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Many beginners and students find C/C++ language hard to master because it requires them to think a lot. There are many language-specific quirks, especially in C++, that give students and programmers a hard time. It also has a steep learning curve and is rarely used in modern application development, which prompts many people to give up learning C/C++. However, even with these challenges, it is important for students to continue learning this programming language. This article highlights reasons why one should keep learning C/C++.

  1. It enables you to learn crucial programming ideas and understand other systems
  2. C and C++ helps you create more complex programs and understand crucial ideas. Other programming languages such as Python and Perly are useful for creating short scripts, but high-level programming will require knowledge of C/C++. These other languages may seem convenient because they provide you with everything and you do not need to learn or do much manually. However, this is not beneficial to a student or programmer because it is ideal that they learn how to create and do these bits.

  3. C/C++ is fast and efficient
  4. Higher level languages take more time to sort out because they are interpreted. C/C++ are faster and much more efficient. This should encourage you to keep learning these languages. Simplicity is another factor that provides efficiency in this particular case. C is simple and enables you to better grasp writing codes, compared to using high-level languages. This is possible because it has key words, raw pointers, and bitwise operators.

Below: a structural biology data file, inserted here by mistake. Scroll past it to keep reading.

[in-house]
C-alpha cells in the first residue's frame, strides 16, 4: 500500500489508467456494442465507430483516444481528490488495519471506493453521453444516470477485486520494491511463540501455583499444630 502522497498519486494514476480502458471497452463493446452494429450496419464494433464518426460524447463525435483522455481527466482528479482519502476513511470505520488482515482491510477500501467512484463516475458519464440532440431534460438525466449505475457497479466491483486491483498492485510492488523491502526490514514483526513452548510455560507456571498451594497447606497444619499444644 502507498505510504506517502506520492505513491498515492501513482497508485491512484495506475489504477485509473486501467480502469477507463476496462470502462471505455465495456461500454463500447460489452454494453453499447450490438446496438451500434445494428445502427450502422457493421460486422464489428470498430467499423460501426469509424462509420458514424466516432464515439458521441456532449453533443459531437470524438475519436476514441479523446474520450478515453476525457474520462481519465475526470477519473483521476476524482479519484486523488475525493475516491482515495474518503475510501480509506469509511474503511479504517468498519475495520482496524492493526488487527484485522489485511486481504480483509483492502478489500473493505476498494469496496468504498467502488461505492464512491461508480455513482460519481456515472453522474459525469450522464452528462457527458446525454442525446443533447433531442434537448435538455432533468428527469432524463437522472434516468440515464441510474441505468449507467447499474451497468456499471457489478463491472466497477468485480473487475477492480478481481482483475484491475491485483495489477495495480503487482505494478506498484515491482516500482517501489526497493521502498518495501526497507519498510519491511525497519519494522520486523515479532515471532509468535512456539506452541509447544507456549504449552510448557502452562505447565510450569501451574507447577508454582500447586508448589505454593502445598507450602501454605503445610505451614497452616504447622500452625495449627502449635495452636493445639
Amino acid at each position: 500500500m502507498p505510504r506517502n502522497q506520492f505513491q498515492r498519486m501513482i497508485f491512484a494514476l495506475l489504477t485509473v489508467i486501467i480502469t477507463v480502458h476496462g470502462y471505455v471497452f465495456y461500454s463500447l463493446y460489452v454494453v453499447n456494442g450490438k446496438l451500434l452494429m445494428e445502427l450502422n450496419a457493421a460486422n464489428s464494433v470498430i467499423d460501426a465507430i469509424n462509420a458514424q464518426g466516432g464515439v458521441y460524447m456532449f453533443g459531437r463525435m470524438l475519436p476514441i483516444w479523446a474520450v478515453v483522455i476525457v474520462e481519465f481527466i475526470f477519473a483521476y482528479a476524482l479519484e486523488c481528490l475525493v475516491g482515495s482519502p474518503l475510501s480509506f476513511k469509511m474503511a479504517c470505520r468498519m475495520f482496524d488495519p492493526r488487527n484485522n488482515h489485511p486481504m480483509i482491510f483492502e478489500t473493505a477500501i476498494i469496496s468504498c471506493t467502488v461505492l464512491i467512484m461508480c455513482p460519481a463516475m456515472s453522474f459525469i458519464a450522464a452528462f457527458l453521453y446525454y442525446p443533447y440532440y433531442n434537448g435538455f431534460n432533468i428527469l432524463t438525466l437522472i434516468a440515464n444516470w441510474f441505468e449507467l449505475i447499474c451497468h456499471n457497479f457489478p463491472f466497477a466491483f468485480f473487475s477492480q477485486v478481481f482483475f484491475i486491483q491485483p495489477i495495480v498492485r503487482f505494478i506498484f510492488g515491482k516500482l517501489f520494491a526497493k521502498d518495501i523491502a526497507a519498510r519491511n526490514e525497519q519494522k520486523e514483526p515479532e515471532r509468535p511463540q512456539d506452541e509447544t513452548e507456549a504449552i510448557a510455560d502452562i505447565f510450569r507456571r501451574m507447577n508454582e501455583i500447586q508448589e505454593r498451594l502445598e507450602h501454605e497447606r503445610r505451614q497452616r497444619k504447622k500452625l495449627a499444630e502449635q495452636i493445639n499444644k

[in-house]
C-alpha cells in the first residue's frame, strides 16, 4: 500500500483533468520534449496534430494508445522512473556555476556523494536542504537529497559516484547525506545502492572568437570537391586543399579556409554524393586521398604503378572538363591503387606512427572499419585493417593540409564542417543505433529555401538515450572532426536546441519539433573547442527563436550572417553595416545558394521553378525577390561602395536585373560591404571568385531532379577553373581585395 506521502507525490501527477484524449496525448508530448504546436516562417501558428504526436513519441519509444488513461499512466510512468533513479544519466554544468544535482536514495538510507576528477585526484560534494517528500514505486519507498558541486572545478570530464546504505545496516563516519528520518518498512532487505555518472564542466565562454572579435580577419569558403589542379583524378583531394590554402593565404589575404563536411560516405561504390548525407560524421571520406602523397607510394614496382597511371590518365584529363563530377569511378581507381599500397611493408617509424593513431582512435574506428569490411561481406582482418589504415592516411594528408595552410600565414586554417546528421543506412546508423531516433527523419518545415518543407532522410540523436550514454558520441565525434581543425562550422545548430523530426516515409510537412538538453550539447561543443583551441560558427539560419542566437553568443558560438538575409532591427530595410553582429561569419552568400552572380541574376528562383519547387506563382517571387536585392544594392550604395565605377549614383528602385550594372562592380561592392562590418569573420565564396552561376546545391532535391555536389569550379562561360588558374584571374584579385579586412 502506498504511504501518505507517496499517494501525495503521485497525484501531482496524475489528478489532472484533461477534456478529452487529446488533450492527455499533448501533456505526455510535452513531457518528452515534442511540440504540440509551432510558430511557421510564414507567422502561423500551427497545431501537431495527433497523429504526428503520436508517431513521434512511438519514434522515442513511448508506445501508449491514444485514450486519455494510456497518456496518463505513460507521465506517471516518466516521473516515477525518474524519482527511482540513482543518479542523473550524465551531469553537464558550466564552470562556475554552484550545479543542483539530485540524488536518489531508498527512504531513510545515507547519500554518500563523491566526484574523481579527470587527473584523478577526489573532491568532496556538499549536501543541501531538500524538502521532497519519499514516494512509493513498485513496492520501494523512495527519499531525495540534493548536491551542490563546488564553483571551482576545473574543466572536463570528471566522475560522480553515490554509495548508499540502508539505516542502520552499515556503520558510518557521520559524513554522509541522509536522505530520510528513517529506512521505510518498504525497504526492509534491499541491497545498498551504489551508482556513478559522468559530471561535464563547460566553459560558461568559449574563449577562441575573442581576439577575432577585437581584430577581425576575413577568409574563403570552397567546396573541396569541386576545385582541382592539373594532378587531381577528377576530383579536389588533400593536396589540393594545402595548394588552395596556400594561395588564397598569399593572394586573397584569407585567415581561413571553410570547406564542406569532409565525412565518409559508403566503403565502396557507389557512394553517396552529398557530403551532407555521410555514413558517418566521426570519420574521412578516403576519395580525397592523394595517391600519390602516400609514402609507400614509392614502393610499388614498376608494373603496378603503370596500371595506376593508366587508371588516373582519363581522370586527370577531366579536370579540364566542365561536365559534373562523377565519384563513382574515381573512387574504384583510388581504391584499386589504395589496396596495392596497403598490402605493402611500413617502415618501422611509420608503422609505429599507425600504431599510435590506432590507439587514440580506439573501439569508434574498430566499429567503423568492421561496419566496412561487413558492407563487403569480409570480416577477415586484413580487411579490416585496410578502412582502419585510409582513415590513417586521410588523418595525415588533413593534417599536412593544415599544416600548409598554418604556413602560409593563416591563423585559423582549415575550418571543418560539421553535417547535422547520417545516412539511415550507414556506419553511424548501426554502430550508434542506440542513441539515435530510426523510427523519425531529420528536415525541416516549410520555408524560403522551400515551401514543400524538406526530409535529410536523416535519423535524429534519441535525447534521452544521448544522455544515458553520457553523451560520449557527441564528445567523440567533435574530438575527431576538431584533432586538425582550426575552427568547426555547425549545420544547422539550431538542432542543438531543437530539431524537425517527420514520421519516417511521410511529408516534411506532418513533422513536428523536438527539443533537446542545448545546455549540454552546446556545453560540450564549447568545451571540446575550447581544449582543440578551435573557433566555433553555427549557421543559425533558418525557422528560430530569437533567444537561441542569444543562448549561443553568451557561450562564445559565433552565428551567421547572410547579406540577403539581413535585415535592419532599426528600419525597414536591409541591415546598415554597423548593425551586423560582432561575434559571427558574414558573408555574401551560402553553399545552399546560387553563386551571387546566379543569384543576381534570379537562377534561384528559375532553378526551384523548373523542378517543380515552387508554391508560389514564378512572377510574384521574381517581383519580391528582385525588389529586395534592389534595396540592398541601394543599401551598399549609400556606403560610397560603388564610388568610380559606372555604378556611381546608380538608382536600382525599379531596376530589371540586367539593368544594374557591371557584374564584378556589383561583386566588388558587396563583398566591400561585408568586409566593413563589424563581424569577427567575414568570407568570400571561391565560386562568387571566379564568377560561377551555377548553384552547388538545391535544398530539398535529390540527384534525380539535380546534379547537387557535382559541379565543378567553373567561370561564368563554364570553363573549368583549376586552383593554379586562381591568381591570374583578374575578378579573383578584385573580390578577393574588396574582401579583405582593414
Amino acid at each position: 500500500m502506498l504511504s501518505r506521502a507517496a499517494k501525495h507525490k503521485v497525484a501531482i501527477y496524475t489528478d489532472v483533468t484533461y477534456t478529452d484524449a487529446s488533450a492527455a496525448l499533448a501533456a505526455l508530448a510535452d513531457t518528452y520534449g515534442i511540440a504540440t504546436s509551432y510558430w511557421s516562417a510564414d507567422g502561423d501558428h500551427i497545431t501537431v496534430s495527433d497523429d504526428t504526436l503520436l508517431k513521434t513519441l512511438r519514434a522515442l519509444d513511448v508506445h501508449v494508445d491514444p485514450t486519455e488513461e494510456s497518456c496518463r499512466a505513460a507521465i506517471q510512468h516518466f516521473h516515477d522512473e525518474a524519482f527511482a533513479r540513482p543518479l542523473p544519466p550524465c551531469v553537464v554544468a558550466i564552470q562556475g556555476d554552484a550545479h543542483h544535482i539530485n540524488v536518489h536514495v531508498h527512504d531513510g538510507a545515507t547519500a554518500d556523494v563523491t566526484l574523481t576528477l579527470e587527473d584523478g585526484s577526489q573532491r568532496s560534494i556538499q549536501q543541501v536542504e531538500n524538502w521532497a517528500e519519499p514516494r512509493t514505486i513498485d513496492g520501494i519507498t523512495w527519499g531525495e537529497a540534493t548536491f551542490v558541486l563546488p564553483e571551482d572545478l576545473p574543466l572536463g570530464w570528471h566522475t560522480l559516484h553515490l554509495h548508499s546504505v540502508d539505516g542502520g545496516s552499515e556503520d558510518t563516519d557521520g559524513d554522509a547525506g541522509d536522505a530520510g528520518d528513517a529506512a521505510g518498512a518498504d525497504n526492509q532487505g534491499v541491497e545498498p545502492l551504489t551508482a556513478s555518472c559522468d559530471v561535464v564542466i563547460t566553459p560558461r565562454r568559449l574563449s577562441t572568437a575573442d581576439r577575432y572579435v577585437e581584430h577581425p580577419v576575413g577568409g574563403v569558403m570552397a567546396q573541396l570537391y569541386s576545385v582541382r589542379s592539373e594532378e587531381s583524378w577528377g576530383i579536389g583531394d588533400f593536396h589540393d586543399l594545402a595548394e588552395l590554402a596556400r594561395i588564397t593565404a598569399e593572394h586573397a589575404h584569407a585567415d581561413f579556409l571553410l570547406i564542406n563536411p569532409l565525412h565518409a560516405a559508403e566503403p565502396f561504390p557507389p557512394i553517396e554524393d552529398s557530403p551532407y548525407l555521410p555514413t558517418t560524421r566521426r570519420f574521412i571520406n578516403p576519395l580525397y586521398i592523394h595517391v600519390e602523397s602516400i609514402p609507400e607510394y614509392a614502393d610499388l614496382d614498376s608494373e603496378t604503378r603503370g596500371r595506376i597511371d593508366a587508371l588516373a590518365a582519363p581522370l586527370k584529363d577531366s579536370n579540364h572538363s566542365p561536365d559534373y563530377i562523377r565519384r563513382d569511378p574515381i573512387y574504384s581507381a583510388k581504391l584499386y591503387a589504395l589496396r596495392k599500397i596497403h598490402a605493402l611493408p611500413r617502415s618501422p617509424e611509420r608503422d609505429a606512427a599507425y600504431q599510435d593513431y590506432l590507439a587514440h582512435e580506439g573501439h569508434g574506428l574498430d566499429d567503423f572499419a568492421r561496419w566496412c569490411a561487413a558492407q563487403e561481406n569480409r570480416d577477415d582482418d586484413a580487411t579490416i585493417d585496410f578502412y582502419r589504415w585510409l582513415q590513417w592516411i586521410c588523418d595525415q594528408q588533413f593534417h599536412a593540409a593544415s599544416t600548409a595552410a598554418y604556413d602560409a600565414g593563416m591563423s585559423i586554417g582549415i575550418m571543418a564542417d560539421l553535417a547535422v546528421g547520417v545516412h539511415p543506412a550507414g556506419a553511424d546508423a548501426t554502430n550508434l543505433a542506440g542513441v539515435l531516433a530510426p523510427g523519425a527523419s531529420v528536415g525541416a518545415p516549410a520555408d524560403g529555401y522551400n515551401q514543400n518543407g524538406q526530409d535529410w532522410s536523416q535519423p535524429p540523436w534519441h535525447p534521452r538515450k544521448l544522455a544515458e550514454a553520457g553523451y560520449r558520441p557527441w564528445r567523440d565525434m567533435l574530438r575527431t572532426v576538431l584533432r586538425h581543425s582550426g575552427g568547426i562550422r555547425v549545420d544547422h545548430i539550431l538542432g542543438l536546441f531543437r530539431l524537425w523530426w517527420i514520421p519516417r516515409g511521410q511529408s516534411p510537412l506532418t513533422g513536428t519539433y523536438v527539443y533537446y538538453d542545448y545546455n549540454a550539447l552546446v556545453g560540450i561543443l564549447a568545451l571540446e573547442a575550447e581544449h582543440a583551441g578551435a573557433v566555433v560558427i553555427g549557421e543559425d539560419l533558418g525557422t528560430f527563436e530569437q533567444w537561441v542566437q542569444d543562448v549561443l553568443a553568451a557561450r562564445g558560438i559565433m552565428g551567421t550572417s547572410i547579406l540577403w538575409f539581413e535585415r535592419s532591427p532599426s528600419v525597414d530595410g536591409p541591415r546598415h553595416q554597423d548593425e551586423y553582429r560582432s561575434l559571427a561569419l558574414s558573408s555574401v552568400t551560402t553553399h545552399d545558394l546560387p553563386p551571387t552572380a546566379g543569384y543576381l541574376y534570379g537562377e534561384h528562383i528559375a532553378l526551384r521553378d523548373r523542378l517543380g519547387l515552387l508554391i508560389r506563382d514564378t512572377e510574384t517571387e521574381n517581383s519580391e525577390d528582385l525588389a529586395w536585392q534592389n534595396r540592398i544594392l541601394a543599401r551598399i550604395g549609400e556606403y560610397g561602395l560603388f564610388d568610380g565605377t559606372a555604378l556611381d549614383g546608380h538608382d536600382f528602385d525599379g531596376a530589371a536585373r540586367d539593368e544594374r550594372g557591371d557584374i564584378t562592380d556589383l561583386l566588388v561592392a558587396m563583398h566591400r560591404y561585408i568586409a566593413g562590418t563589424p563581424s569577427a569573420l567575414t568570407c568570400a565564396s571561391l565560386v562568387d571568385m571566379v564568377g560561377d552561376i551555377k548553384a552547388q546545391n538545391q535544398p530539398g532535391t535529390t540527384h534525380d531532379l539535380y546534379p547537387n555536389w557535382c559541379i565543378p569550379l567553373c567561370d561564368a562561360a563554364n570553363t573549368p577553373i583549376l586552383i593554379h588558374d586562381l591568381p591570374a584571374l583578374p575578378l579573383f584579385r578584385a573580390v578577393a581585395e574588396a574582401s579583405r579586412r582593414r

5. There are many successful C/C++ projects
  6. Many big data engineers have used these languages to complete successful projects. C/C++ uses elements of other higher programming languages to make a combination that suits many projects. Developers are becoming creative while working with C/C++ to ensure that the projects are satisfactory. Some companies can provide you with engineers who will work only on your project or suggest recommendations on the project using C/C++, such as ActiveWizards.

  7. It influences and helps you learn other advanced programming languages
  8. C/C++ is a great influencer for other programming languages. These languages include Python, Numpy, and Java, which are built by C/C++. It explores the theories behind the languages, making you efficient in coding and programming. Learning C/C++ gives you the foundation to advance to other programming languages that are more complex. The simplicity of the language also creates a clear path for you to perform simple tasks.

  9. Many code samples are done in C/C++
  10. Many operating systems such as Linux, Windows, Android, and Mac are written in C/C++. Modern game engines and browsers like Firefox and Chrome are also written in C/C++. It has a long history with game development compared to other languages, which puts you ahead of the gaming community. The internal components of C also allow developers to have flexibility and total control over their projects.

Conclusion

It is evident that C/C++ can be associated with the powerful programming languages, and this is an indication that people should keep learning them. There are many more reasons and benefits of familiarizing yourself with C/C++, like complexity, total control, and creating a good image as a programmer, developer, or hacker.

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How Not To Code by Hownot2code - 3M ago

Incorrect string comparison

V547 Expression ‘m_resolvedName == L”en-US”‘ is always false. To compare strings you should use wcscmp() function. Calculator LocalizationSettings.h 180

wchar_t m_resolvedName[LOCALE_NAME_MAX_LENGTH];

Platform::String^ GetEnglishValueFromLocalizedDigits(....) const
{
  if (m_resolvedName == L"en-US")
  {
    return ref new Platform::String(localizedString.c_str());
  }
  ....
}

The example above shows incorrect comparison of strings. The programmer is in fact comparing pointers instead of string values by comparing the address of a character array with that of a string literal. These pointers are never equal, so the condition is always false, too. For correct comparison of strings, one should use the function wcscmp, for instance.

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How Not To Code by Hownot2code - 3M ago